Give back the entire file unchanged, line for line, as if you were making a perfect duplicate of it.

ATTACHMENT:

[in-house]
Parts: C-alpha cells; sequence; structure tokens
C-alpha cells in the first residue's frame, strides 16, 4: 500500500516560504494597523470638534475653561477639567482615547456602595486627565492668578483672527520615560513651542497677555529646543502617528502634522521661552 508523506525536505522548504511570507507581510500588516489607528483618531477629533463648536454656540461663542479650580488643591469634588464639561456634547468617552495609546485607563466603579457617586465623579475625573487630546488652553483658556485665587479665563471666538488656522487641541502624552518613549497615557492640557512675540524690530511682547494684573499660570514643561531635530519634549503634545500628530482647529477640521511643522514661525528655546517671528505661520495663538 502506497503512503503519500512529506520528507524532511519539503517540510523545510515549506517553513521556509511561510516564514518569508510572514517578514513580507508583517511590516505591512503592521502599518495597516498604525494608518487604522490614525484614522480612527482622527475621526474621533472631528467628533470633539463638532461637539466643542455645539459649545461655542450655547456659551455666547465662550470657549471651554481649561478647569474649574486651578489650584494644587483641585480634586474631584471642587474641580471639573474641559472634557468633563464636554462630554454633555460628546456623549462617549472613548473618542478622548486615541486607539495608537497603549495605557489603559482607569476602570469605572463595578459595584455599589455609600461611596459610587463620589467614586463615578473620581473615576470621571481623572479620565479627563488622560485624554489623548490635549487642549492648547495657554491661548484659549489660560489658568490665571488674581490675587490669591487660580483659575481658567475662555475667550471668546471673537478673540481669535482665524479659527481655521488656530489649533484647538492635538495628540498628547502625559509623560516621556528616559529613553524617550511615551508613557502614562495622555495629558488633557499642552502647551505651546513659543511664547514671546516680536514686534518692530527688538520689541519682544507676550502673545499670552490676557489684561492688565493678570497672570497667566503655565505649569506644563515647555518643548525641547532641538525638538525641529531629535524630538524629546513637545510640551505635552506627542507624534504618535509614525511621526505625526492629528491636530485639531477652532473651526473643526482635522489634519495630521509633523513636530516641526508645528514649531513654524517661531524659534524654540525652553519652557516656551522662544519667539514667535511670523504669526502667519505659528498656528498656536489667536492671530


[in-house]
Parts: C-alpha cells; sequence; structure tokens
C-alpha cells in the first residue's frame, strides 16, 4: 500500500516560504494597523470638534475653561477639567482615547456602595486627565492668578483672527520615560513651542497677555529646543502617528502634522521661552 508523506525536505522548504511570507507581510500588516489607528483618531477629533463648536454656540461663542479650580488643591469634588464639561456634547468617552495609546485607563466603579457617586465623579475625573487630546488652553483658556485665587479665563471666538488656522487641541502624552518613549497615557492640557512675540524690530511682547494684573499660570514643561531635530519634549503634545500628530482647529477640521511643522514661525528655546517671528505661520495663538 502506497503512503503519500512529506520528507524532511519539503517540510523545510515549506517553513521556509511561510516564514518569508510572514517578514513580507508583517511590516505591512503592521502599518495597516498604525494608518487604522490614525484614522480612527482622527475621526474621533472631528467628533470633539463638532461637539466643542455645539459649545461655542450655547456659551455666547465662550470657549471651554481649561478647569474649574486651578489650584494644587483641585480634586474631584471642587474641580471639573474641559472634557468633563464636554462630554454633555460628546456623549462617549472613548473618542478622548486615541486607539495608537497603549495605557489603559482607569476602570469605572463595578459595584455599589455609600461611596459610587463620589467614586463615578473620581473615576470621571481623572479620565479627563488622560485624554489623548490635549487642549492648547495657554491661548484659549489660560489658568490665571488674581490675587490669591487660580483659575481658567475662555475667550471668546471673537478673540481669535482665524479659527481655521488656530489649533484647538492635538495628540498628547502625559509623560516621556528616559529613553524617550511615551508613557502614562495622555495629558488633557499642552502647551505651546513659543511664547514671546516680536514686534518692530527688538520689541519682544507676550502673545499670552490676557489684561492688565493678570497672570497667566503655565505649569506644563515647555518643548525641547532641538525638538525641529531629535524630538524629546513637545510640551505635552506627542507624534504618535509614525511621526505625526492629528491636530485639531477652532473651526473643526482635522489634519495630521509633523513636530516641526508645528514649531513654524517661531524659534524654540525652553519652557516656551522662544519667539514667535511670523504669526502667519505659528498656528498656536489667536492671530